July 1, 2010

Happy Canada Day!

Well, if you look at the date that this entry is posted, you will notice that I am just a few days behind.

Canada turned, what, 143 years old this week? Wow! Can hardly wait until I’m 143! Perhaps by then there will be a special day set aside for me, right? Not likely.

Since June 25, I have been quite busy, actually. I know that’s not really an excuse, but for me, it’s my life. I’ve had some classes changed, deleted, some extras added… It’s been keeping me on my toes, to say the least.

So, what did I do to celebrate my country’s birthday? Not a heck of a lot. I had classes as per normal. Remembering that most of my students only KNOW that I come from Canada, and that they really don’t know WHERE Canada is, I couldn’t really teach them too much about Canada’s birthday.

A couple of classes I did mention it though. In fact, I mentioned it in one class, and the teacher started to correct me. I guess she thought I was from the United States, because she told me that MY country’s birthday wasn’t until July 4!

For most of the citizens of this country, unless you specifically tell them you are from another country, every foreigner is assumed to be from the United States… how humiliating.

Nothing against the States. Many of my relatives on my mother’s side live in the United States. I just don’t like being referred to as an American. How many times when I was younger, the collective ‘we’ used to think that anyone who looked oriental in any way, must have been from China?

I’ve missed some of the holidays of my home country. Canada Day may not be the top of the list, but when I lived in Ottawa, Canada Day had a special meaning. There were activities all around the city. The public parks would have stalls selling all kinds of merchandise, mostly for tourists, but fun nonetheless. Food was abundant. Bars would be hopping. The downtown core around the Parliament Buildings would be blocked off to vehicle traffic. One of the few times of the year you could walk down the middle of Wellington Street, and not fear for your life!

The day would end around 10 or 11pm with a fantastic fireworks display. Even the tallest building in the world right now, Taipei 101, doesn’t put on a show that our nations capital puts on. I’ve never had the pleasure of watching the US fireworks displays on Independence Day, but as far as Canada is concerned, Canada Day in Ottawa was incredible.

Speaking of fireworks, I think that Taiwan, or Tainan (since this is where I live), is kind of fun during the year. There are several times of the year when you can get fireworks to light yourself.

Talk about fun! Dad mentioned in one of his blogs a few months back, that as a kid, he and his brothers would light dynamite on the farm when his parents were not around. I kind of understand what he enjoyed about it.

There is a little sidestreet, off Cheng-gong Road, where at certain times of the year, one can just drive down, park the scooter, and there are about a half dozen ‘homes’ selling various forms of fireworks. Everything from little ‘pucks’ that sort of sizzle and burn and look like a snake when finished, to the boomers!

I remember one year purchasing about 3,000nt worth of fireworks – about a C$100. Now, that may not sound like a lot, but the Taiwan New Dollar goes a long way sometimes. I got back to my friends with the largest bag of fireworks, I personally, have ever seen! I couldn’t wait to set these things off. I guess it goes back to the pyromaniac in me!!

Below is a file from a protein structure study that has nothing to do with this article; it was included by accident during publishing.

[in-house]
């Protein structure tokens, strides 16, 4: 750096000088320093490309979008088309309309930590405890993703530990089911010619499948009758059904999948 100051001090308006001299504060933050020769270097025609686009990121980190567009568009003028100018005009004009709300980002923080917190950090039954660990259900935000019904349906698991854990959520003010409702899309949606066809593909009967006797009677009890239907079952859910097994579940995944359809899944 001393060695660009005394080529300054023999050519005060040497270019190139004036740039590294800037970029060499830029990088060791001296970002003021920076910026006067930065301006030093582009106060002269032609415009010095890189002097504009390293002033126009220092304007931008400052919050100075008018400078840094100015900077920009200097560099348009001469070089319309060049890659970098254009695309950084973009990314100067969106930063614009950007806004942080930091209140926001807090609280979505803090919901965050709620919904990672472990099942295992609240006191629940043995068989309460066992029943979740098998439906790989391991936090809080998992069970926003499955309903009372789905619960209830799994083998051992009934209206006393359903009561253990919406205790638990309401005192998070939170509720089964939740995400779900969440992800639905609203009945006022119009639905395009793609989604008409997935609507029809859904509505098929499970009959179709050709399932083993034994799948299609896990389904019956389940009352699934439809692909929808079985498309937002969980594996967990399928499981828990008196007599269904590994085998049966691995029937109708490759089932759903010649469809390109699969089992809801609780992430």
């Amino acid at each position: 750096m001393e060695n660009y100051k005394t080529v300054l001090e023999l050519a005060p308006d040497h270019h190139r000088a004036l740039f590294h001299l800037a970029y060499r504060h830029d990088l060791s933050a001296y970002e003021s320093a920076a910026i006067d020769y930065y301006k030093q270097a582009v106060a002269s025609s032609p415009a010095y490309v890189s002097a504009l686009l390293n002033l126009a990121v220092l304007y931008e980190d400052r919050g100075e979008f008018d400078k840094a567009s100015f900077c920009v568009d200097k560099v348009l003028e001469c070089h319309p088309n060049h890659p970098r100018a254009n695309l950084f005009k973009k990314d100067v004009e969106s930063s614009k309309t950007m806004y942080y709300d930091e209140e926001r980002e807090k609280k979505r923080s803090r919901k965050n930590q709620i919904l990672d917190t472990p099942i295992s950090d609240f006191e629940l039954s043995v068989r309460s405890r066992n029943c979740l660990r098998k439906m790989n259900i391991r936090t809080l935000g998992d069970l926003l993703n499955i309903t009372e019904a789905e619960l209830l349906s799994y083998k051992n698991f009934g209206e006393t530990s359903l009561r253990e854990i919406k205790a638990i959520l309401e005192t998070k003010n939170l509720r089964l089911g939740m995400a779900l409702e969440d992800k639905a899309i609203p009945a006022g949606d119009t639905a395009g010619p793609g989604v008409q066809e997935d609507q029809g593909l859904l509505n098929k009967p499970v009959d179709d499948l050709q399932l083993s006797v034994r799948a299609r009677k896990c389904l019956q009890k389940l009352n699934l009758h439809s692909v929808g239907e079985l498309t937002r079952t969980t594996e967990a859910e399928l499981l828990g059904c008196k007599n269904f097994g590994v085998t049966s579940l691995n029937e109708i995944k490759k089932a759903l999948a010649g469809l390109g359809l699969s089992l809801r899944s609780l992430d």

The ‘piece de resistance’, was a huge column of a firework. My friends were a little leery about me setting this monster off on Cheng-gong Road. Easily, the thing must have been as tall as my legs, and about as big around as my neck! I braced it quite well with a few bricks I found lying around. Then, lit the fuse. Considering the size of this puppy, the fuse was a mere 5cm long! Talk about light and run! I didn’t know what this thing would do, what kind of noise it would make, or whether anyone would survive the fallout.

Like my father, I lit the thing, and ran like hell. I guess it was like watching Mythbusters, when they aren’t quite sure what an explosive will do. They light the fuse, and run as fast as their legs can go, behind a blast screen. Well, since there was no blast screen handy, the best I could do was run until I found shelter!

After a few seconds, the largest ka-boom I have heard up close occurred. All the car horns in the 100 block radius of this explosive went off at once. There was a blast of light, and a very nice light display. The thing lit up Cheng-gong Road as if it were noon.

Okay, so I exaggerate a little bit, but not by much. The ringing in my ears didn’t stop for about 1/2 hour after that. It was great. Dad, I understand!

After that, the other little putt-putt explosives just didn’t seem worthy. The thing about fireworks in Taiwan, is that they don’t last long – the display that is. Once the charge has lit and exploded, the display flashes, and is out faster than it took to run away from the thing in the first place. Kind of a let-down in a way. I’d say about once a month, somewhere in downtown Tainan, some temple is setting off fireworks for some reason or another. No one ever seems to know why, but the trails of fireworks all over the streets, is enough to stop or at least slow down traffic. People stop driving and stare at the display like deer looking into headlights.

Perhaps one of these days, I’ll get home again for New Years or Canada Day, and have a chance to watch some really great fireworks again. Or, and this may only be wishful thinking, we could get a special permit in September for our family reunion, and set off a great display ourselves… what do you think, Dad??


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